LONDON - Activity in Britain's construction industry grew this month at its weakest pace since February, due to shortages of building materials and contractors, adding to signs of post-COVID bottlenecks in the economy.
The IHS Markit CIPS construction Purchasing Managers' Index fell from the May 24 - year high of 66.3 to 58.7 in July. This was the PMI's first reading since February and the lowest month drop since April 2020, Britain's first full month of COVID lockdown.
While the PMI still shows solid growth in the sector, economists polled by Reuters had expected a much smaller slowdown to a reading of 64.0.
Long lead times for materials and shrinking sub-contractor availability were cited as factors holding work on site, said IHS Markit's economics director Tim Moore.
Some construction firms also reported that a spike in demand when lockdown restrictions first eased in 2021 was now beginning to wane.
Separate data released overnight by the Royal Institution of Chartered Surveyors showed a similar picture of supply constraints, including growing shortages of bricklayers, carpenters and quantity surveyors.
This year the economy is booming after suffering its largest fall in output in more than three centuries in 2020, to revive itself.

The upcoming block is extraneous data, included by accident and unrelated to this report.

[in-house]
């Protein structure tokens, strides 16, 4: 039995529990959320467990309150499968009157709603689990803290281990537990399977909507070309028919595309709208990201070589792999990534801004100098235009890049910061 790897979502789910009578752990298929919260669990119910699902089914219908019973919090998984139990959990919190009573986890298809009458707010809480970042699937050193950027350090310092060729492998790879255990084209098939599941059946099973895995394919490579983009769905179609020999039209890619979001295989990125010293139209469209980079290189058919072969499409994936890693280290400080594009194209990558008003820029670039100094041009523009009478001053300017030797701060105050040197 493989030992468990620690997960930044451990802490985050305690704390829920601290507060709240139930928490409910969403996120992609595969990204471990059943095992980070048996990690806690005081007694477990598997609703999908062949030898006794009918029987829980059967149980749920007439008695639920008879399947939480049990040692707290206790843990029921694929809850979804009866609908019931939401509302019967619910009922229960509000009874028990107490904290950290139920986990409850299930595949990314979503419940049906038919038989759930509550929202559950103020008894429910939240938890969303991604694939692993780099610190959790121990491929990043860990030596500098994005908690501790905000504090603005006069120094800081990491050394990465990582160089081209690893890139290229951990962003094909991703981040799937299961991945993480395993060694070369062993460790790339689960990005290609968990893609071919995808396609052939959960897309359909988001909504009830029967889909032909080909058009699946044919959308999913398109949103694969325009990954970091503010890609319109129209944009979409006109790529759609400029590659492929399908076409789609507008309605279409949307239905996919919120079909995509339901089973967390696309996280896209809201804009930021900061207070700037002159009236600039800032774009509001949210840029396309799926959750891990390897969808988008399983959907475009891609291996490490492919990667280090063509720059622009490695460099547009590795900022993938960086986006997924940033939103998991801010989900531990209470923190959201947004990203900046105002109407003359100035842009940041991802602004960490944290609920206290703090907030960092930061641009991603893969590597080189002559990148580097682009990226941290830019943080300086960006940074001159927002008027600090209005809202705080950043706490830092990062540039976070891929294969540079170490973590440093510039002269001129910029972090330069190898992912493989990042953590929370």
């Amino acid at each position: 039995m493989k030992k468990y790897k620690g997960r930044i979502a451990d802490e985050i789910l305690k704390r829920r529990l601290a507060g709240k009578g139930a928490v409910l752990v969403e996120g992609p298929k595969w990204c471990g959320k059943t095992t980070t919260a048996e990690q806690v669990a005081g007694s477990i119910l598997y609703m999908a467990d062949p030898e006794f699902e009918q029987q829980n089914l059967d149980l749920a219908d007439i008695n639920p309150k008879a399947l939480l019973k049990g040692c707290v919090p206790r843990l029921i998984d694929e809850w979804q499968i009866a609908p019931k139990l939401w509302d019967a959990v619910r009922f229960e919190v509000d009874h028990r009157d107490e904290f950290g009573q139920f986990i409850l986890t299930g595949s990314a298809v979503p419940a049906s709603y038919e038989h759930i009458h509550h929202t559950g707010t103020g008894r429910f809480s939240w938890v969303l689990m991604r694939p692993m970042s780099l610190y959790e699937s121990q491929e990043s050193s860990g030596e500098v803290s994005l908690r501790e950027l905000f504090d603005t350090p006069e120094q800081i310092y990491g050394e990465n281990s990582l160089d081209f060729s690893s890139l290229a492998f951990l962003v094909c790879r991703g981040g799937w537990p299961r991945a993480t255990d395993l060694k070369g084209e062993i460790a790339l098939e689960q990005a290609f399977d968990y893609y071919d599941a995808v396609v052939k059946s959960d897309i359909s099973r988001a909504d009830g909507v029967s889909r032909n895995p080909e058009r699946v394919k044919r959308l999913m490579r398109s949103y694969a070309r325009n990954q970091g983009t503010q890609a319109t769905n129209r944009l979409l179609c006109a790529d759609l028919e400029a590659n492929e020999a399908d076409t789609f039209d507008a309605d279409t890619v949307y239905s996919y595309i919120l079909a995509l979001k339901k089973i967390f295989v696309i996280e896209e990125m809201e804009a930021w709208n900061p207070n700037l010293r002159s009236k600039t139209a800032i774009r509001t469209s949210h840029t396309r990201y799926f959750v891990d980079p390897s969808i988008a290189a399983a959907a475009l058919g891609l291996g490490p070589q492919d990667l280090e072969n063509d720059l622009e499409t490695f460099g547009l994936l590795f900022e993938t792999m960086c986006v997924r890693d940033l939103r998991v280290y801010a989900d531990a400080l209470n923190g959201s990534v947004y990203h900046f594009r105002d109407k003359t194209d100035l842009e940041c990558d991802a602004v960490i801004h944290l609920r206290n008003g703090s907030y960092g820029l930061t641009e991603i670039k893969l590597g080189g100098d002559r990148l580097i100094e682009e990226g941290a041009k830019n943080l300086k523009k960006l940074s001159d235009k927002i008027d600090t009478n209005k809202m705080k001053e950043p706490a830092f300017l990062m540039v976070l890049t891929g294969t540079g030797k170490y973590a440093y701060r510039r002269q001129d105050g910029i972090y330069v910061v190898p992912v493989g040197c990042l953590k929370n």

However, there has been a sharp rise in inflation pressures due to a mix of higher oil prices and supply-chain bottlenecks as the world economy emerges from months of lockdowns.
The Bank of England is expected to revise its inflation forecasts later on Thursday, and some economists see British inflation - currently 2.5% - hitting a 10- year high of about 4% around the turn of the year.
The BoE, along with most other central banks, expects this spike in inflation to ease next year once the initial effects of lifting lockdowns have passed.
The construction PMI pointed to big inflation pressures in the pipeline, as construction firms' costs grew significantly less fast than the 24 year high recorded in June.
Supply imbalances were amplified by a lack of transport availability, port congestion and trade frictions after Brexit, IHS Markit said.